I am a bright & shiny new thing in this community, so *wave* and "hi!"
I bought Cunt a long time ago it seems, and I've since read it and re-read it and lent it to friends and highlighted it and discussed it and let it change the way I see myself and the world. No other book has had as great an affect on me as it has. It's truly mind-altering.
Well, I thought I'd share
"In school we learn that one of the best survival strategies is being part of a clique. With our friends, we create a little tiny world with codes for conduct, morality, dress, communication, ethnicity and sexuality. We then learn to judge everyone else who is not part of our little world by the standards that are acceptable to us. This is called "divide and conquer," and happens to be exactly how male, white patriarchal society operates. When you choose not to see how you, yourself, perpetuate this social model, your world assuredly becomes- or remains- small, "safe," persnickity, judgemental, and uninspiring.
How else could Bill Gates decide it was a good idea to build such a temporal item as a sprawling multimillion-dollar house for his one-child nuclear family, in a society where kids in schools hafta share textbooks published in 1987? In his little, tiny world, it is acceptable to squander money and responsibility in this manner. I consider it an embarrassing display of karmic retardation when someone invests so much money in something that could burn to ashes in a fire, while human beings continue to starve and go insane on the streets.
We learn to justify many preposterous actions within the small worlds we are encouraged to create throughout life.
'You can't be a solitary human being. [We're] all linked... Becasue of this deep sense of community, the harmony of the group is a prime attribute. And so you realize that anything that undermines the harmony is to be avoided as much as possible. Anger and jealousy and revenge are particularily corrosive, so you try... to enhance the humanity of the other, becasue in that process, you enhance your own.' (The Progressive, Feb 1998, 19)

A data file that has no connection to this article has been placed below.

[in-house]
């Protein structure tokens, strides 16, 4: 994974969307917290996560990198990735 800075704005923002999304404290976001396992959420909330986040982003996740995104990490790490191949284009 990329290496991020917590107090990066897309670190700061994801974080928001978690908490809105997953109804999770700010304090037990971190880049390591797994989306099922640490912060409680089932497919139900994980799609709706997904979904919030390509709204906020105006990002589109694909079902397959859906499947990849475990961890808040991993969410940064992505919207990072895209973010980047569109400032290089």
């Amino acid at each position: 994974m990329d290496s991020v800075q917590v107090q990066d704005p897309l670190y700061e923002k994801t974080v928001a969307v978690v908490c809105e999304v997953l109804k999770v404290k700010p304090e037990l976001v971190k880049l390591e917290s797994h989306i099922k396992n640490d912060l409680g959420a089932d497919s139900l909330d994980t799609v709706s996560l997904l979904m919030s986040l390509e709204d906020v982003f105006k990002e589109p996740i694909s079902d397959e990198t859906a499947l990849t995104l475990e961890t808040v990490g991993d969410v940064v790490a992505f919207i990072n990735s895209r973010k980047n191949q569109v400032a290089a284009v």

We are all raised under the influences of negative standards set by our culture. We naturally fail to note that all the women around us are dealing with the exact same things, in entirely different ways.
If you want to find out how your opression infringes on your freedom, walk in to the bathroom, stare deeply into your own eyes, and face your pain without blame. Don't go feeling sorry for them ladies in Saudi Arabia and Pakistan until you do this first. Don't be dissin' on ubermodel-types with silicone titties until you do this first. Don't sneer at women from a class or ethnicity different from your own, at lesbians, bi-women, straight women, fat women, skinny women, old women or young women until you do this first.
There will remain much sadness in the world until people are willing to rise to the task of facing the world's pain in the bathroom mirror."